Case Number: 19-cv-11290
OPINION AND ORDER DISMISSING PETITION FOR WRIT OF HABEAS CORPUS WITHOUT PREJUDICE AND DENYING CERTIFICATE OF APPEALABILITY
Michigan state prisoner Donnald G. Hubbard filed a pro se petition for a writ of habeas corpus under 28 U.S.C. § 2254. He challenges his convictions for marijuana-related offenses. Upon the filing of a habeas corpus petition, the court must promptly examine the petition to determine "if it plainly appears from the face of the petition and any exhibits annexed to it that the petitioner is not entitled to relief." Rule 4, Rules Governing Section 2254 cases. Petitioner has not exhausted his state court remedies and the petition will be dismissed without prejudice on that basis.
Petitioner was charged in Tuscola County Circuit Court with three drug-related offenses. Petitioner does not identify the exact charges against him. He claims that the charges were "not specified no crime specified/no criminal citation - no accusation." (Pet., ECF No. 1, PgID 5.) Nevertheless, he states that he pleaded guilty to two counts and that a third was dismissed. See id. On March 4, 2019, he was sentenced to one year, one month to seven years imprisonment. Petitioner filed this habeas petition on May 3, 2019.
The Michigan Department of Corrections' Offender Tracking Information System ("OTIS") shows that Petitioner was sentenced for delivery/manufacture of 5 to 45 kilograms of marijuana in violation of Mich. Comp. Laws § 333.7401(2)(d)(ii). Although Petitioner states he pleaded guilty to two charges, only one conviction is listed on OTIS. This discrepancy need not be resolved to determine whether Petitioner exhausted his state court remedies. --------
Before the Court may grant habeas relief to a state prisoner, the prisoner must exhaust available state court remedies. See 28 U.S.C. § 2254(b)(1); O'Sullivan v. Boerckel, 526 U.S. 838, 842 (1999). Exhaustion requires a petitioner to "fairly present" claims as federal constitutional issues in the state courts before raising those claims in a federal habeas corpus petition. See O'Sullivan, 526 U.S. at 842. A prisoner satisfies the exhaustion requirement by fairly presenting his federal claims to all levels of the state appellate system, including the state's highest court. See id. at 847-48; McMeans v. Brigano, 228 F.3d 674, 681 (6th Cir. 2000). The petitioner bears the burden of showing that state court remedies have been exhausted. Nali v. Phillips, 681 F.3d 837, 852 (6th Cir. 2012) (citing Rust v. Zent, 17 F.3d 155, 160 (6th Cir. 1994)). In this case, Petitioner has not met his burden.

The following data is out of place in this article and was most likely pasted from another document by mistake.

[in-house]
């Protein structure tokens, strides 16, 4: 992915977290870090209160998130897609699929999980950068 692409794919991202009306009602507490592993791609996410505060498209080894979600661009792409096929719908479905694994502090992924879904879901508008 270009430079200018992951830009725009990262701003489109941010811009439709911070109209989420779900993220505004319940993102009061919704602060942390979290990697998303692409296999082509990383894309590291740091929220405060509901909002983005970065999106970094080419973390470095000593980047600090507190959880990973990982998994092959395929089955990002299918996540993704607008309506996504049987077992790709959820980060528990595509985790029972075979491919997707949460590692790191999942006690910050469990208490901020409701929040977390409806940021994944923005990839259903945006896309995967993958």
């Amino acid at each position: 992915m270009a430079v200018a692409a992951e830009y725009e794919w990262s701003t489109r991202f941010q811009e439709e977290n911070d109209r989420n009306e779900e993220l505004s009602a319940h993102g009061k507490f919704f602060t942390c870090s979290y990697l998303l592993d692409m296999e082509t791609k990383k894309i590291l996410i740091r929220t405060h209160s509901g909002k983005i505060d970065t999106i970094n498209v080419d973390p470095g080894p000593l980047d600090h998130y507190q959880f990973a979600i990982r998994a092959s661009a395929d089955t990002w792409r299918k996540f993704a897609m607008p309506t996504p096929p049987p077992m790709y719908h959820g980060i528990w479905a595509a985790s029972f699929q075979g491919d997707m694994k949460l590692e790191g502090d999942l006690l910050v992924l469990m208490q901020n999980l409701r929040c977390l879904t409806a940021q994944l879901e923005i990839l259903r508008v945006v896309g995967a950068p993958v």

Petitioner does not state that he filed an appeal in state court. A review of the Michigan state courts website shows that Petitioner has not appealed his conviction to the Michigan Court of Appeals or Michigan Supreme Court. See Walburn v. Lockheed Martin Corp., 431 F.3d 966, 972 n.5 (6th Cir. 2005) (courts may take judicial notice of proceedings in other courts). Petitioner must exhaust his state court remedies before seeking habeas relief in federal court.
Accordingly, the Court DISMISSES the petition for a writ of habeas corpus WITHOUT PREJUDICE. The Court finds no reasonable jurist would debate the Court's conclusion that the petition should be summarily dismissed without prejudice, so a certificate of appealability is denied. See 28 U.S.C. § 2253(c)(2). If Petitioner nonetheless chooses to appeal, he may proceed in forma pauperis. See 28 U.S.C. § 1915(a)(3).
IT IS SO ORDERED.
s/ Linda V. Parker
LINDA V. PARKER
U.S. DISTRICT JUDGE Dated: June 14, 2019 I hereby certify that a copy of the foregoing document was mailed to counsel of record and/or pro se parties on this date, June 14, 2019, by electronic and/or U.S. First Class mail.
s/ K. MacKay